"Things fall apart, the centre cannot hold" - W.B. Yeats.
"We're doomed !" - Private Frazer.
"Like scrolling through a decade's worth of Daily Mail editorials in 20 minutes" - TheLoonyFromCatford
Tuesday, December 30, 2003
Todays Papers ...
Deadly dull, mostly. Robin Cook thinks the government has lost trust (since he left it) .. yawn ... Gary Younge thinks the Democrats need to win a few seats in the South ... zzzzz .... only Katie Grant and Lord Rees-Mogg awake me from my overfed somnolence.
Katie sees the Brideshead inhabitant Hooper as a portent of the horrors to come, in words that Dalrymple himself could have written.
"Hooper, you may remember, was a perfectly nice chap, but one who had "not as a child ridden with Rupert’s horse or sat among the camp fires at Xanthus-side". He did not weep for "Henry’s speech on St Crispin’s Day, nor for the epitaph at Thermopylae". The names Gallipoli, Balaclava, Quebec, Lepanto, Bannockburn, Roncevalles and Marathon meant nothing to him. He never learnt to salute properly. After all, why salute, when you can just say okey-dokey?
Hooper was Tony Blair’s forefather. His education was filled not with the exploits of heroes to lift him up and set him aglow, but consisted of "a profusion of detail about humane legislation and recent industrial change", the prime objective being to equip him for a career dedicated to making things "safe for the travelling salesman".
Now we see the result. Hooper’s Britain is Blair’s "young country", a place without a soul, brilliantly characterised in all its mundane, hideous, plodding inanity by EastEnders and Ricky Gervais in The Office.
Hooper/Blair’s contribution to civilisation is the Turner Prize, speed bumps, equality officers, Holyrood, Big Brother and Pop Idol. Britain’s Bridesheads are only acceptable if blanded down by the National Trust, just as history is only acceptable if delivered in politically correct sound-bites. If this is progress, give me less of it.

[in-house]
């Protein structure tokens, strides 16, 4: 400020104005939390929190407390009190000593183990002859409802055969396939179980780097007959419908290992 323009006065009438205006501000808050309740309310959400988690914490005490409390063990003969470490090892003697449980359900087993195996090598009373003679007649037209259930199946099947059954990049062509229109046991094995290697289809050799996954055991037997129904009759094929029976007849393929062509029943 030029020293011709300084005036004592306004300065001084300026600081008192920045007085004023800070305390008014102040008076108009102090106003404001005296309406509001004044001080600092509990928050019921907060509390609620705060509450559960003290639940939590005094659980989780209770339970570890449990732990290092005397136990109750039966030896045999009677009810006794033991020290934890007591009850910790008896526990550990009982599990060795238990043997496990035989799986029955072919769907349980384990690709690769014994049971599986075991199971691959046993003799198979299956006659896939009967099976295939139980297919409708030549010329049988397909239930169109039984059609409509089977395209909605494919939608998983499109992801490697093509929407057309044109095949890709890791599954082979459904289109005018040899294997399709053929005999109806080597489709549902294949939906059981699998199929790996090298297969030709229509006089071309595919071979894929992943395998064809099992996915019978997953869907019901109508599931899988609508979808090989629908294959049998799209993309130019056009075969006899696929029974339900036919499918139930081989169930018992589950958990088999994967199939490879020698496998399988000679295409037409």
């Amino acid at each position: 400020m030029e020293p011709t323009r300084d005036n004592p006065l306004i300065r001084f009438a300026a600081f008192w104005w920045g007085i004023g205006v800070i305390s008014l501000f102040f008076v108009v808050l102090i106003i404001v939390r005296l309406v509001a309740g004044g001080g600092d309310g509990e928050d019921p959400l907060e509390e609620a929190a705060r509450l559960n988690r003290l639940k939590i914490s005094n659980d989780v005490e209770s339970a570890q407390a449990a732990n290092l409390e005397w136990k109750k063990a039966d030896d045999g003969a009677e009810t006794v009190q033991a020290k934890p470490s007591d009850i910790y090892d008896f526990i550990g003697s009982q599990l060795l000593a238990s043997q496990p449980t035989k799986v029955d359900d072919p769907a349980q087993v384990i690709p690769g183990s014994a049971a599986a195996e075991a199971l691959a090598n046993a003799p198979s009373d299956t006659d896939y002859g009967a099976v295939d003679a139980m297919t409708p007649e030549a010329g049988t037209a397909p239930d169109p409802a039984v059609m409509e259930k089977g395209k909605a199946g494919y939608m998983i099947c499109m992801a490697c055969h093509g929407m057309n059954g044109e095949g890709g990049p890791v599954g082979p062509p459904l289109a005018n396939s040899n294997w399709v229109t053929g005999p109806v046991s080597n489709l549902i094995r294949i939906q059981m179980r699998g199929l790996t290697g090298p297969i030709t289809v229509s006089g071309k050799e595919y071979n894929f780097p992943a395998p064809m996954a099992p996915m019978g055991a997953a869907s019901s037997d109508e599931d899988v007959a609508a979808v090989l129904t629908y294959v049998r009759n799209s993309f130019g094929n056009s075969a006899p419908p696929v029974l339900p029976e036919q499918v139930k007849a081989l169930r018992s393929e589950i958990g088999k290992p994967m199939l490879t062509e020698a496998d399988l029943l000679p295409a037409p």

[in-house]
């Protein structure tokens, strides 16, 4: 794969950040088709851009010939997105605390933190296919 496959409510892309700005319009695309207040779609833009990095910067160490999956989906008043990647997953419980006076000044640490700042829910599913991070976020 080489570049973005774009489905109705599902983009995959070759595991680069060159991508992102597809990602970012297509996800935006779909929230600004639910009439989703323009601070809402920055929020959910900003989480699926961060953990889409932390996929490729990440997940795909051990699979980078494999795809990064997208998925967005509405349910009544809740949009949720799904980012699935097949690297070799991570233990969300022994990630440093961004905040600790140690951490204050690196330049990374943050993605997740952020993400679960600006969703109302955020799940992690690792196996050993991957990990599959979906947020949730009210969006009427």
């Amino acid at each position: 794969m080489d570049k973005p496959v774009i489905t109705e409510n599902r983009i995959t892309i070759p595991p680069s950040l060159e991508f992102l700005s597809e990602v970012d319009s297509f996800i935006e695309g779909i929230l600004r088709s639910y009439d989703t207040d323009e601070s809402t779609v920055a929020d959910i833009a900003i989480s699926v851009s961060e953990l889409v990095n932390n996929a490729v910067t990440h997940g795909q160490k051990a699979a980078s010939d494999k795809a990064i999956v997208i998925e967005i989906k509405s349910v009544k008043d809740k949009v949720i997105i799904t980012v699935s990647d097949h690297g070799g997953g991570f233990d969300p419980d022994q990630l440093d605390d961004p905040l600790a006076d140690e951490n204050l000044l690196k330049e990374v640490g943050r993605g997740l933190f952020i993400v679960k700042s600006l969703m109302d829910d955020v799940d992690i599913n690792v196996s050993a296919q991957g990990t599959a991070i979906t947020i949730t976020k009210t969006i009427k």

In 1959, Waugh famously thought Brideshead Revisited "a panegyric preached over an empty coffin" because the cult of the country house had not yet been utterly destroyed, as he thought it would be, by the war. But the coffin was not empty. It was already filling up with all the things that Hooper felt superfluous to his world: religion, chivalry, standards, patriotism, manners, self-discipline and deference. Now the coffin is so full (only fox hunting to go) we can barely get the lid down. It’s taken him half a century, but finally Hooper is triumphant. "
Rees-Mogg tells us "One forecast for the coming year can be made with some certainty. 2004 will be a bumper year for immigration into the United Kingdom, legal and illegal. Another forecast can be made with equal confidence. The Government will be taken by surprise."
I think he's probably right - and I think it likely that it will also be the year the BNP go mainstream, although the main influx of migrants (from 'New Europe' aka the former Warsaw Pact nations) will take place after the June elections.
"A large-scale immigration, such as we are experiencing, is almost always an economic advantage. The new people are younger than the host population, more highly motivated, and will have developed particular skills. "
He may well be correct. There's no doubt that migration to America and Australia raised the GNP of those nations. I'm just not sure the natives appreciated the favour we were doing them.
"There is a common fear that a national culture will be destroyed, or weakened, by the intrusion of a new culture. This might be true if all the newcomers came from the same culture as each other, or had the same religion. But that has been relatively rare in human history, except in cases of invasion or conquest.
It is certainly not the case in the modern immigration to Britain. The British culture does itself change over time, but it has nothing to fear from coexistence with small minority cultures, none of which have the scale to challenge the host, and few of which have much appeal for each other."
Again he makes a good point. A self-confident national culture should have no difficulty in absorbing quite large numbers of migrants, especially if they are from varying cultures.
The problem is, we don't have a self-confident national culture. A nation whose charity shops hide the Christmas cribs, and whose hospitals refuse to hand out charity CDs because Jesus gets a mention, is in trouble. As David Farrer and Private Frazer rightly point out, 'a culture or a religion that does not stand up for its own values is doomed.'